“Where did I go
“Why didn’t I
“What could I have
“It’s my fault!”
These are all exclamations that are uttered by family
members and loved ones of addicts. The feeling of guilt and anger are
completely reasonable, but if you are going to be involved with the addicted
family member, these emotions must be faced head-on. Seek an understanding that
your loved one has a disease and the “trickster” that resides in their mind is
not going to go away or “get fixed”.
Communication is Key! Get educated about recovery.
Understand that your loved one has a disease – their symptoms are lying,
manipulation, stealing and behaviors aren’t “normal” and that is because their
brain doesn’t work like a healthy brain. An addicted brain seeks the
stimulation and feeling from drugs that defy all rational explanation. Many addicts are aware that their behavior
will result in death, theirs and potentially others. This would seem like a life altering,
behavior modifying, and impetus to live sober, work a program and chose
Do you keep a dry house? In order to offer the support and
structure that will complement a sober lifestyle, the household must be dry.
That means, no alcohol, faux-alcohol, illicit drugs, and maintaining an open
line of communication between family members and the addict. Imagine if your
loved one was diabetic, would you keep a buffet of sugary sweets around your
house and eat them in front of them? More than likely, probably not, so why
place the addict in an environment that isn’t conducive to their health? Taking
the position that you don’t have the problem, it is the addict’s problem will
never create an environment conducive to sobriety and recovery. The addict does not exist in a vacuum. While the responsibility for the choices and
actions do rest solely with the addict.
Recovery and Sobriety are team sports.
Family members can choose to be on the team or not, but the addict
cannot and will not maintain sobriety and work a program of recovery on their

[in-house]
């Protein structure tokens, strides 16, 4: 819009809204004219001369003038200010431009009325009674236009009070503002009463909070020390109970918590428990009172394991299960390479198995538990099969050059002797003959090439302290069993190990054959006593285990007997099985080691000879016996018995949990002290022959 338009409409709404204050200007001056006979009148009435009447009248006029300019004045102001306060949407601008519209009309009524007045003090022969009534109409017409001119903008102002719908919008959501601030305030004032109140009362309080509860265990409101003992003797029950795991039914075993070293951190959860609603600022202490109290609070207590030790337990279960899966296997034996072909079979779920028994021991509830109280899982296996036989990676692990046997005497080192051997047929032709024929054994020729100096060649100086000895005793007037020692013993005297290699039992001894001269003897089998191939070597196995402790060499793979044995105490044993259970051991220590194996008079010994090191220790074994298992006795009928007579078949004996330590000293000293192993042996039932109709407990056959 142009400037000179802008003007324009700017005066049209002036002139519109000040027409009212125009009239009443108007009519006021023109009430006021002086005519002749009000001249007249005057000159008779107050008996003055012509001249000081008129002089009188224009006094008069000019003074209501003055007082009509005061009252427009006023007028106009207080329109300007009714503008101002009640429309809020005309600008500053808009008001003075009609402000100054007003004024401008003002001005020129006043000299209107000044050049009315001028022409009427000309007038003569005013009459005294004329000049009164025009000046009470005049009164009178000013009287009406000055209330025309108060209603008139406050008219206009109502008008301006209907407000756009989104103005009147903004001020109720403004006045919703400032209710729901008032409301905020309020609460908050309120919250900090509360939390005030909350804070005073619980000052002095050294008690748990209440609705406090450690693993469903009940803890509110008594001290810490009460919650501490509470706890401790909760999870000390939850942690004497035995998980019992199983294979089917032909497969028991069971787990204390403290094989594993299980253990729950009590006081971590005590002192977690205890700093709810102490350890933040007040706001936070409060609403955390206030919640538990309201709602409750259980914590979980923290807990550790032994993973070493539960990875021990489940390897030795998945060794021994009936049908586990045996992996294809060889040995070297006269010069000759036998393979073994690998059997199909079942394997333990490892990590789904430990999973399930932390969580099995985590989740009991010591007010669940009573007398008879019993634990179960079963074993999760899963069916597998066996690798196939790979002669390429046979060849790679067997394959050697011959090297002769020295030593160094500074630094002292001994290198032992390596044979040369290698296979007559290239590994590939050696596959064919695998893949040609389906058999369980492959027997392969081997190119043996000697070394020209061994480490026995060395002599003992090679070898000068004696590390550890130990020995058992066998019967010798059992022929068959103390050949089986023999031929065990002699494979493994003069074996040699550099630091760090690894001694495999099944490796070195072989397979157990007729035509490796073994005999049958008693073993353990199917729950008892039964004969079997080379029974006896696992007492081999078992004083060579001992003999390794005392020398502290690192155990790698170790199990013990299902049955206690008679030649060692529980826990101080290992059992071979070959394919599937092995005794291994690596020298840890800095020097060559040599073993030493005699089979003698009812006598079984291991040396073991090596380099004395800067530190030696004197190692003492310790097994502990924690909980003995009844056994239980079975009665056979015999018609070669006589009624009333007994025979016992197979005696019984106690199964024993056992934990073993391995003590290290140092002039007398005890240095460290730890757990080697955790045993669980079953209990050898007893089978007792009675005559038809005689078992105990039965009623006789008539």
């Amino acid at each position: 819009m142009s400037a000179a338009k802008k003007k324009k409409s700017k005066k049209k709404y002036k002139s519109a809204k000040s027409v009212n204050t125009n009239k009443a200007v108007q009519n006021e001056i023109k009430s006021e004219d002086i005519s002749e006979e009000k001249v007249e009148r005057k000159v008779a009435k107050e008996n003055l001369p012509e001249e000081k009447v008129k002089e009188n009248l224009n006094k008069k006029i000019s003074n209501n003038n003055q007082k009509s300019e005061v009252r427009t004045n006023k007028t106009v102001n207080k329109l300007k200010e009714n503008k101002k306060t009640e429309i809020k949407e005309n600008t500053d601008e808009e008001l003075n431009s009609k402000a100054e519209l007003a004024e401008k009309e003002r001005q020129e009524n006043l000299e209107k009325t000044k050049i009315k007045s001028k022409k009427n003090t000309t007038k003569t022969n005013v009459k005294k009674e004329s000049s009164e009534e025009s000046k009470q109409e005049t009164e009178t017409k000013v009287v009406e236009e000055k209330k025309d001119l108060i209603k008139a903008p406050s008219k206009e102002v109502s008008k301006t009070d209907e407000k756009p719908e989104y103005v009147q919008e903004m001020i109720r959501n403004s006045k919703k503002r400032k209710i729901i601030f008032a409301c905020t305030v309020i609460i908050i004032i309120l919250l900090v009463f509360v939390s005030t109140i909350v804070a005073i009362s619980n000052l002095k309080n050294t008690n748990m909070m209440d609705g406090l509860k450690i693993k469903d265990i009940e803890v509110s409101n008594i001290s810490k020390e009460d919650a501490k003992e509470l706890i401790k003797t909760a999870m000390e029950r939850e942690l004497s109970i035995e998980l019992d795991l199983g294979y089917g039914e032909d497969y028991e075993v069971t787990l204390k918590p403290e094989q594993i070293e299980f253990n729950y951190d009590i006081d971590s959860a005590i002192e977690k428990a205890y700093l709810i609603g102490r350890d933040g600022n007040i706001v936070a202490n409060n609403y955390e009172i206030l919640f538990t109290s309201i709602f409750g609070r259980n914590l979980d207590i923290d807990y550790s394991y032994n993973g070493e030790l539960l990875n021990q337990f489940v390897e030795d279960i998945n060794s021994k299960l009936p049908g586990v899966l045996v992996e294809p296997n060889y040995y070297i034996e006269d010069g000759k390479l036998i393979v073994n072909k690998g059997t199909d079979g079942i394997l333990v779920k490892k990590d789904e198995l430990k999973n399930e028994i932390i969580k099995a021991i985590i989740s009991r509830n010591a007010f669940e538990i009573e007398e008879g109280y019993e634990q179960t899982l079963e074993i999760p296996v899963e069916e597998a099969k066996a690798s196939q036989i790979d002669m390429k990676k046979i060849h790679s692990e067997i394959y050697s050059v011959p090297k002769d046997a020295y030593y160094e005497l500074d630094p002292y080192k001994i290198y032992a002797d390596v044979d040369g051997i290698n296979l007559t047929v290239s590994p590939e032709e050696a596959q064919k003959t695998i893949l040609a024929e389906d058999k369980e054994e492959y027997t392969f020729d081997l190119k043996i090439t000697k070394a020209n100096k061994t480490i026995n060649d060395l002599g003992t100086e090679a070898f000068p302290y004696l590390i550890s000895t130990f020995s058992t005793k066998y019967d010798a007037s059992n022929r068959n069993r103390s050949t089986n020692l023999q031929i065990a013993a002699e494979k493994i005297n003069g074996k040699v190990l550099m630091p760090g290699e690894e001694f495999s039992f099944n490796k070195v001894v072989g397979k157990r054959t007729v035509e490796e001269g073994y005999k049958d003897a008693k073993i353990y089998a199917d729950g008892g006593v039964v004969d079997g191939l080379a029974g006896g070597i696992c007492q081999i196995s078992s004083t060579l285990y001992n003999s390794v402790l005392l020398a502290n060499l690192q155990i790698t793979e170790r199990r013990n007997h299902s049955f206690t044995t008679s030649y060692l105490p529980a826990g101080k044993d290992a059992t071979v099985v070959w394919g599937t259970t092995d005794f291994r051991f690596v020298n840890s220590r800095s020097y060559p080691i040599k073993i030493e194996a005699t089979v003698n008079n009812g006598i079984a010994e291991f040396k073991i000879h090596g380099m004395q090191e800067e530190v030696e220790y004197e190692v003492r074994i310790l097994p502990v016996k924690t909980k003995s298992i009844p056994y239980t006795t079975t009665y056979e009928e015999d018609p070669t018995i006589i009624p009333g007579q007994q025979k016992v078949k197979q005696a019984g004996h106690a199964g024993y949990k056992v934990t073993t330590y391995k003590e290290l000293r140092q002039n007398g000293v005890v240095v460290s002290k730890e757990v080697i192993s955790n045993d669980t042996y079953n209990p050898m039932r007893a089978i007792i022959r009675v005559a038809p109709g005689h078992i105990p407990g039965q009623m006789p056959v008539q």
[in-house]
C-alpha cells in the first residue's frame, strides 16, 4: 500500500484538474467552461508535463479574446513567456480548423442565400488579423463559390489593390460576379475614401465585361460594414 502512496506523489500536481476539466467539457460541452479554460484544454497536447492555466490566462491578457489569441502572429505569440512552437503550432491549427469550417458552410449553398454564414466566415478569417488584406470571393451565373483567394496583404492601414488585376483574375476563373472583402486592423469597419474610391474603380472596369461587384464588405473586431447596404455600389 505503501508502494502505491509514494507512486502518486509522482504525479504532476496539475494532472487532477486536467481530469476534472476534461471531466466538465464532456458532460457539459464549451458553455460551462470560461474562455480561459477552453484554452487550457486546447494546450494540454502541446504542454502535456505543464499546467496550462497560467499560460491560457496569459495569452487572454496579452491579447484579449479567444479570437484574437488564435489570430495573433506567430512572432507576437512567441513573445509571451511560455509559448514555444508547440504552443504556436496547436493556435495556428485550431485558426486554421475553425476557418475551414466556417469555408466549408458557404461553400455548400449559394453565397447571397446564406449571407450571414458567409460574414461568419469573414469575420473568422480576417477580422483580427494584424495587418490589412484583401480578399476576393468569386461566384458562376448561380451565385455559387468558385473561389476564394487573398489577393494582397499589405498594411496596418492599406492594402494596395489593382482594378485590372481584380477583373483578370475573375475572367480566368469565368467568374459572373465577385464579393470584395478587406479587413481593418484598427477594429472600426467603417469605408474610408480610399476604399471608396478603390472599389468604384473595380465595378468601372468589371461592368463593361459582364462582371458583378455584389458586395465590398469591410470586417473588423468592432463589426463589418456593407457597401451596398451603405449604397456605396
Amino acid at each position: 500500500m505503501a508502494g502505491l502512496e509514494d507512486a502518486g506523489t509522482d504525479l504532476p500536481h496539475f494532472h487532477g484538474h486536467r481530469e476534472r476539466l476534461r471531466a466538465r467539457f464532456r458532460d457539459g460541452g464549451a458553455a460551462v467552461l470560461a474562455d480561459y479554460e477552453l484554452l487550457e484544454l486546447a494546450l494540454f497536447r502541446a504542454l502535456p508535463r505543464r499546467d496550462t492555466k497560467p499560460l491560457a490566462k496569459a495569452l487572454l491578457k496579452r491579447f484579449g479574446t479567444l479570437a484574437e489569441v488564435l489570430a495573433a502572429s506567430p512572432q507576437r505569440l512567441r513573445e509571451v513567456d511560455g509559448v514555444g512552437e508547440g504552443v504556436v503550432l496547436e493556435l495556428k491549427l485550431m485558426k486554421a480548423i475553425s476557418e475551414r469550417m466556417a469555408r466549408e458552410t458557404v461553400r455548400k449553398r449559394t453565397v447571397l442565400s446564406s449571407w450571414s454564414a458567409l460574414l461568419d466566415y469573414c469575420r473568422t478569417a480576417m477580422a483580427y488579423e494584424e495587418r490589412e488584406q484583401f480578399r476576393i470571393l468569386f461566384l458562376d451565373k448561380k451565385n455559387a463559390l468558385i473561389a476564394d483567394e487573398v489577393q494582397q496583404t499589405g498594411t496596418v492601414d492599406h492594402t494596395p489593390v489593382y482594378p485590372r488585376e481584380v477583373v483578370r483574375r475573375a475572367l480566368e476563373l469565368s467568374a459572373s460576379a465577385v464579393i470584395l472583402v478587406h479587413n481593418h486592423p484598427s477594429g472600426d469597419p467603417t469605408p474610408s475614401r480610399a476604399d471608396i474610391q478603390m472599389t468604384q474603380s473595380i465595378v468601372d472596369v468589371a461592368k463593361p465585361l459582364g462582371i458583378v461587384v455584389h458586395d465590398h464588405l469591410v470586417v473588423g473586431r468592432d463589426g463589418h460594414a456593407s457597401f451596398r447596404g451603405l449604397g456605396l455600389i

Loved ones need to surrender along with the addict.
Addiction isn’t a matter of control, on the part of the addict and the part of
the loved one (who may or may not be co-dependent or an enabler), you can’t
control the disease. As an addict, you only have control over your first drink
and as a loved one, you only have control over what you bring into the house,
what your response it to the addict’s drug and alcohol induced behavior and actions.
Be sure to seek and maintain support for yourself as
well. Loving an addict is hard
work. It was hard when they weren’t
sober, and it will be hard when they are sober.
Many programs are available for family members, spouses, and friends of
addicts. These groups will be a lifeline
to you as you support and work the recovery program of your loved one. Addiction is a family disease and each member
that wishes to remain in a relationship with the addict needs to have an
understanding of the disease of addiction, working with a professional in the
addiction field can yield those results.
Gaba, LCSW, is a Psychotherapist and Life/Recovery Coach in Agoura Hills
and on Celebrity Rehab. She is also the author of “The Law of Sobriety.” Contact Sherry at firstname.lastname@example.org to learn more about her teleseminars, upcoming book signings, speaking engagements, workshops, and coaching packages.